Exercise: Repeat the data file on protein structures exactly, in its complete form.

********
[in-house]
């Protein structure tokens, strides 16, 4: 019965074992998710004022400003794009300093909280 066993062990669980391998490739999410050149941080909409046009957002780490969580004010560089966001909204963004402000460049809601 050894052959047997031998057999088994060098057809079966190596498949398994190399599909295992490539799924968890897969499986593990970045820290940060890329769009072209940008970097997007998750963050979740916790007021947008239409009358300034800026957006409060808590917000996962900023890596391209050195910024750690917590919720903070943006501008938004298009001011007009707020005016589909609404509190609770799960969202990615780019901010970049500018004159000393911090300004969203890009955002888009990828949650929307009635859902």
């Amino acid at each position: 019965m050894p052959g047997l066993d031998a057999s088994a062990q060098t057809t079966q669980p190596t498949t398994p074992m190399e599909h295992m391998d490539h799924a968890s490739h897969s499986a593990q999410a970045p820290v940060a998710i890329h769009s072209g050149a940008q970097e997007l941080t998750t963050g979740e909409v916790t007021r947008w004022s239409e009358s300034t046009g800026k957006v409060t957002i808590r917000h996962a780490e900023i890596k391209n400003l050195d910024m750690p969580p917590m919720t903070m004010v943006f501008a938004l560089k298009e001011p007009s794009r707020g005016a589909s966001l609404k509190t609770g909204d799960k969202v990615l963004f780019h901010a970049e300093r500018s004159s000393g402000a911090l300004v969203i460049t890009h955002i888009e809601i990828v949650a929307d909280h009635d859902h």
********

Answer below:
[in-house]
């Protein structure tokens, strides 16, 4: 019965074992998710004022400003794009300093909280 066993062990669980391998490739999410050149941080909409046009957002780490969580004010560089966001909204963004402000460049809601 050894052959047997031998057999088994060098057809079966190596498949398994190399599909295992490539799924968890897969499986593990970045820290940060890329769009072209940008970097997007998750963050979740916790007021947008239409009358300034800026957006409060808590917000996962900023890596391209050195910024750690917590919720903070943006501008938004298009001011007009707020005016589909609404509190609770799960969202990615780019901010970049500018004159000393911090300004969203890009955002888009990828949650929307009635859902």
């Amino acid at each position: 019965m050894p052959g047997l066993d031998a057999s088994a062990q060098t057809t079966q669980p190596t498949t398994p074992m190399e599909h295992m391998d490539h799924a968890s490739h897969s499986a593990q999410a970045p820290v940060a998710i890329h769009s072209g050149a940008q970097e997007l941080t998750t963050g979740e909409v916790t007021r947008w004022s239409e009358s300034t046009g800026k957006v409060t957002i808590r917000h996962a780490e900023i890596k391209n400003l050195d910024m750690p969580p917590m919720t903070m004010v943006f501008a938004l560089k298009e001011p007009s794009r707020g005016a589909s966001l609404k509190t609770g909204d799960k969202v990615l963004f780019h901010a970049e300093r500018s004159s000393g402000a911090l300004v969203i460049t890009h955002i888009e809601i990828v949650a929307d909280h009635d859902h």